Probably what I'd have to do would be, as the capstone of a successful campaign where the players impressed the right people and come into some serious money, would be to have them play a domain game for a while; it'd be fun on its own for a couple of sessions, even for people that aren't usually a fan of that sort of thing, and it'd help disentangle the players from the characters they loved so much. Let them kind of relax, calm down, and reminisce about the good old days when they would just march into a dungeon, slap goblins around, and then leave... except that unlike real life, we can actually make that happen!

      So the domain game would continue on in the background, more or less, and might even let the player's current characters work for their players' former characters...

      Yes, I think that'd do nicely. With any luck, I can aim my current game towards that eventual goal ;)

  3. One of my formative influences is Dune, so a game of nobles and household staff playing games of intrigue and influence is something that has always appealed to me (it doesn't hurt that my first game of AD&D was with a character who spent nearly all his money on hireling mercenaries, to great success).

    Games that are useful for this include: Pendragon, Chivalry & Sorcery (1st or 2nd edition, perhaps 4th, but 3rd dropped all of the manorial stuff from the main rules), Realms of the Unknown (which is entirely about running a social community, or "Realm", rather than individual characters, with play somewhat resembling the old PBM games), Birthright (as mentioned), and a few others. GURPS has all the tools to make a domain-level game, but hasn't put them together in that way as yet, exactly, and so might require a lot of prep work. AD&D (and Adventures Dark and Deep) has all the tools, if one includes a mass combat game like Battlesystem, By This Axe, or Book of War, or relies on DM fiat for battles, but is heavily reliant on DM adjudication (there was a blog post discussing how the random encounter tables are extraordinarily useful for this sort of thing, but I forget where that was). RuneQuest 3 had a supplement (Dorastor, I think) that included some notes on running colonists in those Chaotic lands that were useful for such an endeavor.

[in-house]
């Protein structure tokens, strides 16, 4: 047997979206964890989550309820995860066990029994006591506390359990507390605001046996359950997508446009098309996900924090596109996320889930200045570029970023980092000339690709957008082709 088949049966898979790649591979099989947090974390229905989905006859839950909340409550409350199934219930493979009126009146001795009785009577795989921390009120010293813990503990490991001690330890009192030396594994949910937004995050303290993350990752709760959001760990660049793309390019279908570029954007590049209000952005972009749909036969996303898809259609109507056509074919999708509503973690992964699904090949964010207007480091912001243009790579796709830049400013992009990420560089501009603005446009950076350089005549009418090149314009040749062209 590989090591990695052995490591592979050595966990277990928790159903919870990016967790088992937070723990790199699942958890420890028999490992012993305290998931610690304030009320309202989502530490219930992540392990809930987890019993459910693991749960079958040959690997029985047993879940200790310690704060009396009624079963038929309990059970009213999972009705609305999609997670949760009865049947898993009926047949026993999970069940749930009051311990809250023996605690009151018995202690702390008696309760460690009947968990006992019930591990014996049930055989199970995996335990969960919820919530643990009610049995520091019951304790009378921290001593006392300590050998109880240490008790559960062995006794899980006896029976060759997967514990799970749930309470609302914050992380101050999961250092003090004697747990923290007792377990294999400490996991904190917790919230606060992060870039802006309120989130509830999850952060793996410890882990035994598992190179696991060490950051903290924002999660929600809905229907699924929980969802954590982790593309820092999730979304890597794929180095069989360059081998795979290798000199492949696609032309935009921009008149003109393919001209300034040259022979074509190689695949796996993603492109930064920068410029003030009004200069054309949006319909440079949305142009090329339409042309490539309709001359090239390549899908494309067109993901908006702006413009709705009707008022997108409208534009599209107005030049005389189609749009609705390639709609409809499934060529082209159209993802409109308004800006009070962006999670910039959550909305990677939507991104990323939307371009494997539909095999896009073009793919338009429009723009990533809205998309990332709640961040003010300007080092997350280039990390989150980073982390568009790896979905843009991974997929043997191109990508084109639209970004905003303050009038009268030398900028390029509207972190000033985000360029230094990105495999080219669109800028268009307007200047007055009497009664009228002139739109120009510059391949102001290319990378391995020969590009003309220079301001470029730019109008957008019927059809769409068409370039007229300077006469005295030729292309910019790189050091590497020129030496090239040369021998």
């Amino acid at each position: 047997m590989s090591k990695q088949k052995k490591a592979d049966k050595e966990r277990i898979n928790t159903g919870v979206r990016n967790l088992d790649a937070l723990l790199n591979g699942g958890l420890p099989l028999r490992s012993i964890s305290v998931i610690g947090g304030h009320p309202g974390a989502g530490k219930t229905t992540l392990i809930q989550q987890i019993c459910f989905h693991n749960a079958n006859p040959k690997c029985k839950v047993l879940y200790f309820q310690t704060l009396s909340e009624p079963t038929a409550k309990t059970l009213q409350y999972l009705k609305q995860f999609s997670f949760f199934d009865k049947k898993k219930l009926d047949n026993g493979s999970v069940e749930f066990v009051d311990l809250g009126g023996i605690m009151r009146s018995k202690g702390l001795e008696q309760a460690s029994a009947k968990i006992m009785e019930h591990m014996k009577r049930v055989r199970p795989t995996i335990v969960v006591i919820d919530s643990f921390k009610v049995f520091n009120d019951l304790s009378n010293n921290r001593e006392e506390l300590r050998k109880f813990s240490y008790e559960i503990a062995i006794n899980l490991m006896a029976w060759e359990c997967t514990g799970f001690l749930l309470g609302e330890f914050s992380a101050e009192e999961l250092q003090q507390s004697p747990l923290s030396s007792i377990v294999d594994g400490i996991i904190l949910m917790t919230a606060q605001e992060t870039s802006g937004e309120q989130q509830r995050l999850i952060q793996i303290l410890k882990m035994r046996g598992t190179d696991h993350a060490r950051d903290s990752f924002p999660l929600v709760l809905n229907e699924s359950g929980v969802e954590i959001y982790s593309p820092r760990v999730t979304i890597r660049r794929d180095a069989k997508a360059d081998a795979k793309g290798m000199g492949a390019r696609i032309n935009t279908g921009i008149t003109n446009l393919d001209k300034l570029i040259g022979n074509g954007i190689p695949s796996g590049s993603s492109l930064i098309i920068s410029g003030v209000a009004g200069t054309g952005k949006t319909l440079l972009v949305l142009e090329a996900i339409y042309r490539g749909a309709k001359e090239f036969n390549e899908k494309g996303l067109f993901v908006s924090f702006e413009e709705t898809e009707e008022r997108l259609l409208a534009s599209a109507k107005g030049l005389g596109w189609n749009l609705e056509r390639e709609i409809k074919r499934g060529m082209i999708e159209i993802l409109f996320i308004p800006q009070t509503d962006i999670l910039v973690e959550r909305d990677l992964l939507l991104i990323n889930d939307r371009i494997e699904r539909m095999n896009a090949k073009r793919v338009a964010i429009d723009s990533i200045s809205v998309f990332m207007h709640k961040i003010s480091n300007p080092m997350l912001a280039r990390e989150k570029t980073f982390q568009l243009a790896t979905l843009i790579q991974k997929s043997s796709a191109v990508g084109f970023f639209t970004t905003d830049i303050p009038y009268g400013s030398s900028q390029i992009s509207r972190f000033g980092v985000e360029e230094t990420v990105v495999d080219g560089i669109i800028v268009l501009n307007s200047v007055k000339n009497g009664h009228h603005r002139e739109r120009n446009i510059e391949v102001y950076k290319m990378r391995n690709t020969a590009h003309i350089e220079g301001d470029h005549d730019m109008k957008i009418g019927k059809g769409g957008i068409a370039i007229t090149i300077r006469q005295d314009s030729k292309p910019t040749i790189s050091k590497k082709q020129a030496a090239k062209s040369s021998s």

1. Oh, and a good way to help sell the idea to many players might be to invoke Game of Thrones/Song of Ice and Fire, since a lot of people enjoy that show/those books quite a great deal.

      Another very useful game for domains is ACKS. Not sure why that slipped my mind.

    2. That list is absolutely what I was looking for, thank you!

      I think it'll still be a fairly hard sell for my current group, who's infinitely more inspired by World of Warcraft and Guild Wars and the like than Dune or any of the more traditional sources, to go for a fantasy game where they don't actually do any slaying, but damn it, I'm going to try.

      Good idea on the Game of Thrones thing, I'm reasonably sure at least one of them has a passing knowledge of the TV show and hopefully it'll help them realize that engaging fantasy doesn't have to be about charging to one's near-death every week.

    3. Glad I could help!

      Another one I forgot is Cyclopedia D&D (or BECMI), which includes domain rules. However, those rules are designed so that a domain can't pay for itself, to encourage PCs to go out and adventure for more cash. In Dragon magazines 187, 189, and 190, though, there was a set of modifications to the rules to make the economy more realistic.